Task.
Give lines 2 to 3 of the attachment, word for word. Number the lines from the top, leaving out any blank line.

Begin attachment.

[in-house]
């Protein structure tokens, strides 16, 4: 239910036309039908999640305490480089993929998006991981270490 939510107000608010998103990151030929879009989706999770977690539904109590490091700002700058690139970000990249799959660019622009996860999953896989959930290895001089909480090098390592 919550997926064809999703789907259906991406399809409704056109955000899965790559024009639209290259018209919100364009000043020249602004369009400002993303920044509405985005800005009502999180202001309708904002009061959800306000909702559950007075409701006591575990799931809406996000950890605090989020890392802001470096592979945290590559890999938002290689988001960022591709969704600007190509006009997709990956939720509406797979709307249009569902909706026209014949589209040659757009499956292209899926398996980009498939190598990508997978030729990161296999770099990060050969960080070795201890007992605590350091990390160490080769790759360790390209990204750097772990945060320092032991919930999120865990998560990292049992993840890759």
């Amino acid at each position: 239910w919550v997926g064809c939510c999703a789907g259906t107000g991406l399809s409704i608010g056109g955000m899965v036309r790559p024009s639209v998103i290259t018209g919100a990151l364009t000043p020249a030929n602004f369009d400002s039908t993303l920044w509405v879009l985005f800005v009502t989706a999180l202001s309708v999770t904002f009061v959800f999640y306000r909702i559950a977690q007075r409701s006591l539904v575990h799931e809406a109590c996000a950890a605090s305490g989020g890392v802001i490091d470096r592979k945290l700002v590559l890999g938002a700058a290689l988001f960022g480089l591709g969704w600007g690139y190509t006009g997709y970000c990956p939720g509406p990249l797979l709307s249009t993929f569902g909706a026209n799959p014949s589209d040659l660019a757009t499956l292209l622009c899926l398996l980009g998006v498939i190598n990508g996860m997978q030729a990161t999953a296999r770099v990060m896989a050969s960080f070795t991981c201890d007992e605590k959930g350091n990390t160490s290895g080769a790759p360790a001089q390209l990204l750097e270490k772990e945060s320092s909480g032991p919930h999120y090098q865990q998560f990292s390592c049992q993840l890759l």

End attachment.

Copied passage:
């Protein structure tokens, strides 16, 4: 239910036309039908999640305490480089993929998006991981270490 939510107000608010998103990151030929879009989706999770977690539904109590490091700002700058690139970000990249799959660019622009996860999953896989959930290895001089909480090098390592 919550997926064809999703789907259906991406399809409704056109955000899965790559024009639209290259018209919100364009000043020249602004369009400002993303920044509405985005800005009502999180202001309708904002009061959800306000909702559950007075409701006591575990799931809406996000950890605090989020890392802001470096592979945290590559890999938002290689988001960022591709969704600007190509006009997709990956939720509406797979709307249009569902909706026209014949589209040659757009499956292209899926398996980009498939190598990508997978030729990161296999770099990060050969960080070795201890007992605590350091990390160490080769790759360790390209990204750097772990945060320092032991919930999120865990998560990292049992993840890759």
């Amino acid at each position: 239910w919550v997926g064809c939510c999703a789907g259906t107000g991406l399809s409704i608010g056109g955000m899965v036309r790559p024009s639209v998103i290259t018209g919100a990151l364009t000043p020249a030929n602004f369009d400002s039908t993303l920044w509405v879009l985005f800005v009502t989706a999180l202001s309708v999770t904002f009061v959800f999640y306000r909702i559950a977690q007075r409701s006591l539904v575990h799931e809406a109590c996000a950890a605090s305490g989020g890392v802001i490091d470096r592979k945290l700002v590559l890999g938002a700058a290689l988001f960022g480089l591709g969704w600007g690139y190509t006009g997709y970000c990956p939720g509406p990249l797979l709307s249009t993929f569902g909706a026209n799959p014949s589209d040659l660019a757009t499956l292209l622009c899926l398996l980009g998006v498939i190598n990508g996860m997978q030729a990161t999953a296999r770099v990060m896989a050969s960080f070795t991981c201890d007992e605590k959930g350091n990390t160490s290895g080769a790759p360790a001089q390209l990204l750097e270490k772990e945060s320092s909480g032991p919930h999120y090098q865990q998560f990292s390592c049992q993840l890759l």